# √◊ (or generally √M, for whatever modal operator(s) M)

I tried Googling "demi-possibility demi-negation" and got nothing (just "demi-possibility" gave results mostly related to demisexuality). And my analysis of demi-negation didn't seem like it would directly carry over to modal logic as such anyway:

1. I differentiated between additive, multiplicative, and exponential demi-negation/demiproof, with conjunctions carrying demi-negation/demiproof for nonstandard truth values of ±1/2; disjunctions carrying {1, i, -1, -i}; and conditionals carrying solutions to xx = ±1 (including then 0 for "neither true nor false nor demitrue nor demifalse nor..."). The truth-table for conditionals was rather appealing in light of non-factivity issues in conditional semantics, but the truth-table for disjunction was puzzling at best, unacceptable at worst (a disjunction would be false if one disjunct was true and the other was false, for example).
2. Offhand, I was inclined to read possibility as involving conditionals which evaluate to 1 even though neither their antecedents nor consequents are true (or false). For example, if the truth table for AB was (0, 0) then since there is a model(?) of arithmetic where 00 = 1, but there is also a model where the expression is undefined, then in some sense AB would represent a mere/abstract possibility of truth, here.

At any rate, then, are there logic experiments with terms like √◊ or √OB, etc.? Or does the difference between a connective and a propositional attitude report(?) make such experiments prima facie unwieldy? (Note, however, that ¬A performs a syntactic role akin to various modalities MA.)

• It's not clear what the semantics of such an operation would be. How would you interpret the "square root of possibility," for example?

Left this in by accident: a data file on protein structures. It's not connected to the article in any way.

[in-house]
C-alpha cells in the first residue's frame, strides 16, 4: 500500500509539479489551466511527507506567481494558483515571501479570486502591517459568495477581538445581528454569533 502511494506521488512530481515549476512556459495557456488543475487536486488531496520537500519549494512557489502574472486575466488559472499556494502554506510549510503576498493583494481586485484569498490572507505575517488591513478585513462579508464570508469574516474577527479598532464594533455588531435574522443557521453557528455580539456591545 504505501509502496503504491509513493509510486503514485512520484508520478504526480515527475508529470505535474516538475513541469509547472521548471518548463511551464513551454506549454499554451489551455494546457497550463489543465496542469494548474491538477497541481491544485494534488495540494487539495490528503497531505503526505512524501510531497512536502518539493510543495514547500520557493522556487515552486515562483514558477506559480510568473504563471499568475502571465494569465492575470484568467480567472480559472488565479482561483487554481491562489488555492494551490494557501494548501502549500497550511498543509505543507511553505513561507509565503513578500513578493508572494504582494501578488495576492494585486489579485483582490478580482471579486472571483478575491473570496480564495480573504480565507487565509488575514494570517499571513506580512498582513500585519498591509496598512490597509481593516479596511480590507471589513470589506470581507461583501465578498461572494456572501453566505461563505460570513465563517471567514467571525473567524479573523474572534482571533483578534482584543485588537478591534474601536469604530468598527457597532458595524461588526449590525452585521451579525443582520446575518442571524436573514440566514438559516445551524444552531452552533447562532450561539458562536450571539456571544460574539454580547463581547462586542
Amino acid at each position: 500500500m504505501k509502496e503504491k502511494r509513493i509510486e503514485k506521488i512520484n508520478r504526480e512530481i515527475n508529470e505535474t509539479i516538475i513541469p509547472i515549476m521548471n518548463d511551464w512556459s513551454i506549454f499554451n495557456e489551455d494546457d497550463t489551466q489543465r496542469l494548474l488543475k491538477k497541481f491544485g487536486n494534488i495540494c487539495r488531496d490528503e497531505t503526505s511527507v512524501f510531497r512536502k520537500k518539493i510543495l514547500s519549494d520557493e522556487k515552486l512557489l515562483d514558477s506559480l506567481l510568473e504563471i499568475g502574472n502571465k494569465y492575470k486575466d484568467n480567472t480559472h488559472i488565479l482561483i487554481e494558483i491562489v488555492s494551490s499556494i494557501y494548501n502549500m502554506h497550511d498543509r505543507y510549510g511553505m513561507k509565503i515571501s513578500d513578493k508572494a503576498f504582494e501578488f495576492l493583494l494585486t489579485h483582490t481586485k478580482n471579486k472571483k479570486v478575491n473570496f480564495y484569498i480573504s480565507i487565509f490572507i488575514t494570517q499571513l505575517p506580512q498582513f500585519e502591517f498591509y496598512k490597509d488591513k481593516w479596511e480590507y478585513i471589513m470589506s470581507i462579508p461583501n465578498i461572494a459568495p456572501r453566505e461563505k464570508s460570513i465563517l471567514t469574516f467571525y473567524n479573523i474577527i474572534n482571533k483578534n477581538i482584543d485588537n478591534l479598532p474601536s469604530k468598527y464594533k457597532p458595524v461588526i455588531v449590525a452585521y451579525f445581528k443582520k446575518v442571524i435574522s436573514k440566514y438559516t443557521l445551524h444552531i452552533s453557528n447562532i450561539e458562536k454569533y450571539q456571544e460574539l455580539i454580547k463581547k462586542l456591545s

– user66933
Aug 4 at 14:52
• Demi-possibility might suggest something like possibly possible, i.e. ◊◊A. In modal systems without transitivity ◊◊A does not entail ◊A. You could try to define an operator that in possible worlds terms indicates that √◊A holds when A holds in a world that is two steps away. However, this does not deliver the result that √◊A when composed with itself yields ◊A. Aug 6 at 1:17
• @Bumble √◊A for a simple proposition A of a coin flipping result of head cannot be expressed in your above proposed definition, where besides the actual world there's only one other different PW one step away. Also in some cases with uncountably many PWs semantics one cannot even count 2 steps in your intended well ordered countable fashion... Aug 6 at 6:07
• @Bumble If you try to define ‘2 steps’ as nonconstructive existence of some potentially longer distance PWs or rejecting dense frames, it may not be useful for ordinal-like model logics such as linear temporal logic or Stalnaker’s variably strict conditionals. I always consider the intro of radicals to be diagonally transcendental, not more restrictive than without. As for the falsity of your demi A with only one or two PWs instead of undefined I may agree due to bivalence convention and in the similar spirit as vacuously true material conditionals, yet many simple things are trivially false… Aug 7 at 8:10
• @Bumble Now your new √◊A definition at a world trickles down to irreflexive and non-transitive serial frame conditions along with this extra conjunction ◊◊A ∧ ¬◊A at the said world. If you just take the possibly simplest result of a model of 2 symmetric PWs where your √◊A holds at one of them along with the actual truth of A, while A is false at the other mirroring PW, which feels like a cross-world quantum entanglement to fit your new demi-possibility prescription as some conservative definitional extension of modal logic to express this kind of alternating truth value at 2 consecutive PWs... Aug 8 at 6:51